The Foster variants of headphones include several headphones that share the same driver family and mostly the same frame, headband, etc. These include:
Fostex TH-600, TH-610, TH-900, TH-909 MK2, TH-909, TR-X00, TH-X00
Denon AH-D2000, AH-D5000, AH-D5200, AH-D7000, AH-D7200, AH-D9200
The main differences between the lower end and upper end models are the voice coil improvements and the type of wood used. One of the interesting and nice things about the common framework is the ability to mix and match woods between models, or use custom woods made my companies like Lawton Audio, who make custom wood cup chambers that fit on every model.
In my case, I own the Drop version of the Fostex TR-X00 with Ebony wood cups. I really enjoyed the Ebony model and reviewed it previously with a solid rating. The Ebony had a very well-balanced sound signature that was warm but did not have a large mid-bass bloat or extremely sharp treble that can be found on such models like the TH-900 series or the Purpleheart version. Instead, the treble was generally smooth. I mostly enjoyed it for the great mid-range which was rich but natural and very pleasing.
A few months ago, I started contemplating modding up the Fostex headphone with a new cup. I looked at various options including the Lawton mods, but discovered that these added a lot of weight and thickness to the headphone, which I did not want, despite how beautiful some of Mark Lawton’s works are.
After a few weeks of searching and contemplating, I decided to buy the Emu Rosewood cups. Emu offers various wood cup types if you email their customer service and they’ll collect payment through Paypal and ship out via FedEx. I considered purchasing other woods too, but decided to try just the Rosewood for now.
Why did I choose Rosewood? Well, besides that it’s a very nice wood look and wood stain color, Rosewood is widely used in many different instruments and I thought that may give a nice organic sound to things. Ebony is a denser wood, and because of that makes the overall weight higher. It also hits a bit faster with less decay and sustain. Rosewood is a little bit lighter and is known for its warm resonance. But let’s save that discussion for a little bit later.
The Emu cups came after about a week. The cups look great, with nice glossy finish, and are logo-less, which is a nice change from the white Fostex branding on the Ebony cups I had. I don’t really mind the logo but it sure is nice to have a brand-less look too.
The rosewood look had a defined horizontal grains and a rose colored stain that is a light red color and makes it pop out.
The cups are also very, very light. The total headphone weight reduced the Ebony by 60 grams with the Rosewood cups installed in it’s place, putting the total weight of these headphones to below 400 grams.
The cup itself is thinner than the Fostex variant, and makes this an overall slimmer look. There’s a little bit less defined lines than on the Fostex Ebony cup, but this one looks a little sleeker with a smaller overall shape.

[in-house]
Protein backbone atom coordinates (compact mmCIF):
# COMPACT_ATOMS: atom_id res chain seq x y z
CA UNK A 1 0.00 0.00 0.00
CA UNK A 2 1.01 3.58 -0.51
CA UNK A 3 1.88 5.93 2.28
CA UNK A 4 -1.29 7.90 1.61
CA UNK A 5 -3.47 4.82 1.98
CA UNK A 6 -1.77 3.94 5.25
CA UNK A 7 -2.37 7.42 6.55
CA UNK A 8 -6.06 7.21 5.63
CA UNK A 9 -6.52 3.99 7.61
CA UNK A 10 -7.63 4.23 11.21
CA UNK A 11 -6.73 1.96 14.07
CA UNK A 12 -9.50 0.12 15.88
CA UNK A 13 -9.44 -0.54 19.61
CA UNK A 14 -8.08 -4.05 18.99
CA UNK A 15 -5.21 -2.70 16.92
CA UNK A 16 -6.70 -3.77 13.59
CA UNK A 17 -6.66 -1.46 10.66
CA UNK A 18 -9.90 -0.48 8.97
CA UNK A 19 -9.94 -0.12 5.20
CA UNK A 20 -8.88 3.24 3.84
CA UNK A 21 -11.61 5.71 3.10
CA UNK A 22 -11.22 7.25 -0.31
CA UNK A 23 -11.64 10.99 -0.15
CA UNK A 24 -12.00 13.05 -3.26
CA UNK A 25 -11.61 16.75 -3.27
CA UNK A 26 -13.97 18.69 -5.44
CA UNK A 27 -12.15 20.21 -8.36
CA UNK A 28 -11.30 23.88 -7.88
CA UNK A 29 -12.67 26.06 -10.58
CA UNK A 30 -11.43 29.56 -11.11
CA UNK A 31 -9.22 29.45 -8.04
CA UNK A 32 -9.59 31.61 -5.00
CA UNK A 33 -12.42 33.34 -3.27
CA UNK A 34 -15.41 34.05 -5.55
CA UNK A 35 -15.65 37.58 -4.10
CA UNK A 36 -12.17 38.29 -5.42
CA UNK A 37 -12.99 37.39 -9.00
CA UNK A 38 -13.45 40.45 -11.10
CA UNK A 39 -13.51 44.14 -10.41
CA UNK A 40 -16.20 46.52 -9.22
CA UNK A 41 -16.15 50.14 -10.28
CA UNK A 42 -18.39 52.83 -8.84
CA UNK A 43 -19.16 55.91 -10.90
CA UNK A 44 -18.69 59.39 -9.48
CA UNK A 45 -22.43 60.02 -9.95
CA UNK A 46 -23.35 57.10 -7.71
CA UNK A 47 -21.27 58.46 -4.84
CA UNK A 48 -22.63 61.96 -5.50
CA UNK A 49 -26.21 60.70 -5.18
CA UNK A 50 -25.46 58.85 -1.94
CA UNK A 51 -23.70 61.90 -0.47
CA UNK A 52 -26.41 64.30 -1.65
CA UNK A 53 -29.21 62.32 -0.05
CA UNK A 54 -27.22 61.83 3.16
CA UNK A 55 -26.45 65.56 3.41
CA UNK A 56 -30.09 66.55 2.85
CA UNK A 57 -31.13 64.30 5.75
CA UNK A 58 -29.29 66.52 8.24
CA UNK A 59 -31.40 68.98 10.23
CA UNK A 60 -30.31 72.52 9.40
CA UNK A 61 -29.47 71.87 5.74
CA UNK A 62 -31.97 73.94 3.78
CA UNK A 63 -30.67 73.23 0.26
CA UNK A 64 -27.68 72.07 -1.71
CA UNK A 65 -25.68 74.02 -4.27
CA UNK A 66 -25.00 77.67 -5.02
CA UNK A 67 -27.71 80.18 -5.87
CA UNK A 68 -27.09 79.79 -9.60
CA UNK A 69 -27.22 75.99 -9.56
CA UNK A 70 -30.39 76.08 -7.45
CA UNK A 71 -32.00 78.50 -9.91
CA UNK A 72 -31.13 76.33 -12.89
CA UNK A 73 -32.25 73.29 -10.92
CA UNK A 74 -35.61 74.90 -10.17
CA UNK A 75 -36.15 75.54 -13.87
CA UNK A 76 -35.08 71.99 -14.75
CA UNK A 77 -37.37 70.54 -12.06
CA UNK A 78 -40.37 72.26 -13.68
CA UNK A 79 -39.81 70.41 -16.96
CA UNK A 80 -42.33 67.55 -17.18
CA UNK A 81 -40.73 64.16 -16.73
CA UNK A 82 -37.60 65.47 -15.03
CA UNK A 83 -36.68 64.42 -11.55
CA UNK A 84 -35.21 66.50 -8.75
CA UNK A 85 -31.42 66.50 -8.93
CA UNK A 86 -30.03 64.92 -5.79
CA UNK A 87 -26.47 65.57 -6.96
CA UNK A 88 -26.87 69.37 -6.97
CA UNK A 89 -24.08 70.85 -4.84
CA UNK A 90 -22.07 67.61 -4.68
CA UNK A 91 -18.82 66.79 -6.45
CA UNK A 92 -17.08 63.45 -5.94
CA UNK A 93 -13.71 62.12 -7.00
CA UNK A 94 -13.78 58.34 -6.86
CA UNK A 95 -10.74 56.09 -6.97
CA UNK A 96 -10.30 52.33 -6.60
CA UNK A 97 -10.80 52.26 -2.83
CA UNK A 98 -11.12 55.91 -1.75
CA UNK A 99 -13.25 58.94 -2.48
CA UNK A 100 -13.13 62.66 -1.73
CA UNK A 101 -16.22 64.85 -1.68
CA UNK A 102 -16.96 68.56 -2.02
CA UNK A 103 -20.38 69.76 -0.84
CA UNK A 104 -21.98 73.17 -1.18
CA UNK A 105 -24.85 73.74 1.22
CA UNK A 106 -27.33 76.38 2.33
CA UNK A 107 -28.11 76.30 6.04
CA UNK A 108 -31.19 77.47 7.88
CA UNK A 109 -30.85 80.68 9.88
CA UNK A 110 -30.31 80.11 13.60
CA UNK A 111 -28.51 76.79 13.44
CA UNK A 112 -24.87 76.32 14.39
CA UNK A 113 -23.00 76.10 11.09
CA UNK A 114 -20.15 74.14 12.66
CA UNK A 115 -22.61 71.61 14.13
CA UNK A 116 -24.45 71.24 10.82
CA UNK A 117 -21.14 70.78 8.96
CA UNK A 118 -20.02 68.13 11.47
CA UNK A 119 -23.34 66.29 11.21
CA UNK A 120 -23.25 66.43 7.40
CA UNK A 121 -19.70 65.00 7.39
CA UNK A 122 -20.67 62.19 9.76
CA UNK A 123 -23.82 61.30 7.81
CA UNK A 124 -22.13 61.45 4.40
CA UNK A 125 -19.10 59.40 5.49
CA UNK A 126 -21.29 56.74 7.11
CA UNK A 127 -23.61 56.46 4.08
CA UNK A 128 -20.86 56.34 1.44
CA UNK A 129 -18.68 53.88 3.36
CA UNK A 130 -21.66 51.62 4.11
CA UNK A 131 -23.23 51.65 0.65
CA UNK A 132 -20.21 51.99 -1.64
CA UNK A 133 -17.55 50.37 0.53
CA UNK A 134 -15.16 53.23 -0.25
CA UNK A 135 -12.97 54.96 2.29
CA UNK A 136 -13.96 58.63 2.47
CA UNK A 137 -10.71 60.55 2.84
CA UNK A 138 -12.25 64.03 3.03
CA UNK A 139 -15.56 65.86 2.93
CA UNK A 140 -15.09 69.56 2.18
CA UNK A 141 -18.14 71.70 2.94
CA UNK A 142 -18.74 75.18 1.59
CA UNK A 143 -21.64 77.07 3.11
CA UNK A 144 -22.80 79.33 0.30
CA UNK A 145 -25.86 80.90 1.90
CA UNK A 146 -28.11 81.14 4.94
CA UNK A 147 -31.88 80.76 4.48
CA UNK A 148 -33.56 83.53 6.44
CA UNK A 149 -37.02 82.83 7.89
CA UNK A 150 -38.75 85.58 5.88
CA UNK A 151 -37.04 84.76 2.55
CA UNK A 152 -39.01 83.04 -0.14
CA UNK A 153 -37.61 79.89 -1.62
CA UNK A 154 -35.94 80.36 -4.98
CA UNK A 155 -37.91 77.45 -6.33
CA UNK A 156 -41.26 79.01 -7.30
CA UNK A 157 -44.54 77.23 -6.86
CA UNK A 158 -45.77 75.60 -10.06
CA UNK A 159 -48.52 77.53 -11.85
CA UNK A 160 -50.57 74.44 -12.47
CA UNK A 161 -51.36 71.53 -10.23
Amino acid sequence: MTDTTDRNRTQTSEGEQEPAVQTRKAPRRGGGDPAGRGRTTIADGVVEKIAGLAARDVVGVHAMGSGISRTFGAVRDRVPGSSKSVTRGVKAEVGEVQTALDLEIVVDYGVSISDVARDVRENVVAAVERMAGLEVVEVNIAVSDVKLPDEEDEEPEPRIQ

Putting on new cups is pretty easy. It requires popping off the stock pads, which can be performed by a twisting motion. It’s held by clips. Then you’ll have access to the screws. You can get away with just unscrewing the 4 screws that are below the cut outs and those hold the wood cups in. Once you remove the cup, you can replace it with the new cup in the same position and fasten it together, and re-install the pads.
These sound impressions will be mostly be a comparison between the Fostex Ebony and the Emu Rosewood cups. The majority of my listening was played on the following systems:
- Schiit Bifrost 2 -> Schiit Saga+ -> Schiit Jotunheim
- iFi Zen DAC
- Sony NW-ZX507
I also did try them on a few other amps like the Topping A90, Soundaware P1, and the Loxjie P20.
Right off the bat, I found the rosewood had a more engaging sound to than the ebony, which I had already really liked. The rosewood had a touch more warmth to it, and it seemed like the bass and lower mid-range may be just a little more elevated, while the rest of the response seemed very similar. There was a slight rise in treble and upper range.
The biggest change to me was the added resonance. This can be one where people love it or hate it, but to me this added effect, stemming from sound reverbing off the wood, adds a very natural and “live” effect to music. It makes some of my music really come alive, and adds a little more depth to music, and improves layering.
In effect, it gives me a more open feel that I am at a live concert in some ways. This really becomes apparent when I listen to jazz and orchestral music, where strings have a little extra twang to them and bass notes hit with more oomph.
I wasn’t fully expecting the sound to have a major characteristic change. I do want to clarify that these changes as drastic as it may seem in my written text, but subtle, and something that I noticed in songs I listened to a lot and know many of the ins and outs of certain passages.
The changes are less apparent when I listen to busier rock songs and EDM type music. The rosewood cups benefit the most from the use of acoustical instruments. Now that said, there’s nothing wrong with these other genres at all when played with this headphone combination.
The rosewood cups still retain the great sounding mid-range of the Foster headphone line, which I truly admire and I have been constantly reaching for when I decide which headphone to choose. I never thought this would ever be the case to be honest, because I’ve read so much about how V-shaped the TH900 series was, and that’s quite true.
But this TH600-style combination is much more balanced and I really love how it sounds, with most of the cup choices I’ve tried in the past. The shallower pads really make the biggest difference. And even through my pad rolling, I’ve quickly reassured that finding.